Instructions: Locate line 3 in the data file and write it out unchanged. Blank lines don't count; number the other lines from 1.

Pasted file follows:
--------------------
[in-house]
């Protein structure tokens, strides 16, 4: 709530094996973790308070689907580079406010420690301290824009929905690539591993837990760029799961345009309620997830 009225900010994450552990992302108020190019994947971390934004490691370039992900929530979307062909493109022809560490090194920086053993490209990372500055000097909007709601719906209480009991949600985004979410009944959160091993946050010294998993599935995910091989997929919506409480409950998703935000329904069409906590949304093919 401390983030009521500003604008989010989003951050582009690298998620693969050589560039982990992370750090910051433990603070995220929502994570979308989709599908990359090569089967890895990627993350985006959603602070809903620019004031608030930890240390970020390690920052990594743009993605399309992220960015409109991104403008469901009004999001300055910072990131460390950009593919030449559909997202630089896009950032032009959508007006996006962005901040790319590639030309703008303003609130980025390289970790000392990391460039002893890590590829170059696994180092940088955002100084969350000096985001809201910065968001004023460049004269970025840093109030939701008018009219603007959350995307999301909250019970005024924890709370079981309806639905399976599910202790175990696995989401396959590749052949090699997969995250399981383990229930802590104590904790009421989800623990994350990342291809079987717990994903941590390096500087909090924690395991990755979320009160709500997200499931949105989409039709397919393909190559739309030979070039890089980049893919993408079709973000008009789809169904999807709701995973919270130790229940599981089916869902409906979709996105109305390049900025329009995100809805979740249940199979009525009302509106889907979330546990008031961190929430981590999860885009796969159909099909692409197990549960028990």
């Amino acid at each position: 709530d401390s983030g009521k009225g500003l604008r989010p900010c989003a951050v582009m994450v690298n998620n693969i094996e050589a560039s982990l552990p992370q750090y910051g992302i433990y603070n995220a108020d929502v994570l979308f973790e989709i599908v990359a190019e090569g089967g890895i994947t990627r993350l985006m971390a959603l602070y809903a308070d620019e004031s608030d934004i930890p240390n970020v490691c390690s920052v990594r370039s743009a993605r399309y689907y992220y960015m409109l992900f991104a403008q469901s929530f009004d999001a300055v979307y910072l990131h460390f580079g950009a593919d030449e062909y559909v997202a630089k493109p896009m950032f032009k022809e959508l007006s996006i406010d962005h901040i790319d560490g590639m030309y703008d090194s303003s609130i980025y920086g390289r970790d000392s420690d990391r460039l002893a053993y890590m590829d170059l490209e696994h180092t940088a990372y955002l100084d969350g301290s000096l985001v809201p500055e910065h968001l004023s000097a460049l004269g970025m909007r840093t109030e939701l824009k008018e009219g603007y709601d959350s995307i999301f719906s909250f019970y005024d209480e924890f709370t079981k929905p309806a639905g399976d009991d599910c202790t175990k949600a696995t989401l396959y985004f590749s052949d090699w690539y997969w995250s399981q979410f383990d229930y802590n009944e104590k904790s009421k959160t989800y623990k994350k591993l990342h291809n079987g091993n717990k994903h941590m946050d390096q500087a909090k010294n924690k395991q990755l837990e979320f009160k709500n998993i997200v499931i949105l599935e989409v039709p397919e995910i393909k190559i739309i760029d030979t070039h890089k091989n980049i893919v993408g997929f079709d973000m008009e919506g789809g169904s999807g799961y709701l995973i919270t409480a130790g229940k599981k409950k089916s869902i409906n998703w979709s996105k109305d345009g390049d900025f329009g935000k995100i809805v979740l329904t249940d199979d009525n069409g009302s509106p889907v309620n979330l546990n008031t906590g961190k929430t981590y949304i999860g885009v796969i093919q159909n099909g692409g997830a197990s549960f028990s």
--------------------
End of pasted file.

């Amino acid at each position: 709530d401390s983030g009521k009225g500003l604008r989010p900010c989003a951050v582009m994450v690298n998620n693969i094996e050589a560039s982990l552990p992370q750090y910051g992302i433990y603070n995220a108020d929502v994570l979308f973790e989709i599908v990359a190019e090569g089967g890895i994947t990627r993350l985006m971390a959603l602070y809903a308070d620019e004031s608030d934004i930890p240390n970020v490691c390690s920052v990594r370039s743009a993605r399309y689907y992220y960015m409109l992900f991104a403008q469901s929530f009004d999001a300055v979307y910072l990131h460390f580079g950009a593919d030449e062909y559909v997202a630089k493109p896009m950032f032009k022809e959508l007006s996006i406010d962005h901040i790319d560490g590639m030309y703008d090194s303003s609130i980025y920086g390289r970790d000392s420690d990391r460039l002893a053993y890590m590829d170059l490209e696994h180092t940088a990372y955002l100084d969350g301290s000096l985001v809201p500055e910065h968001l004023s000097a460049l004269g970025m909007r840093t109030e939701l824009k008018e009219g603007y709601d959350s995307i999301f719906s909250f019970y005024d209480e924890f709370t079981k929905p309806a639905g399976d009991d599910c202790t175990k949600a696995t989401l396959y985004f590749s052949d090699w690539y997969w995250s399981q979410f383990d229930y802590n009944e104590k904790s009421k959160t989800y623990k994350k591993l990342h291809n079987g091993n717990k994903h941590m946050d390096q500087a909090k010294n924690k395991q990755l837990e979320f009160k709500n998993i997200v499931i949105l599935e989409v039709p397919e995910i393909k190559i739309i760029d030979t070039h890089k091989n980049i893919v993408g997929f079709d973000m008009e919506g789809g169904s999807g799961y709701l995973i919270t409480a130790g229940k599981k409950k089916s869902i409906n998703w979709s996105k109305d345009g390049d900025f329009g935000k995100i809805v979740l329904t249940d199979d009525n069409g009302s509106p889907v309620n979330l546990n008031t906590g961190k929430t981590y949304i999860g885009v796969i093919q159909n099909g692409g997830a197990s549960f028990s």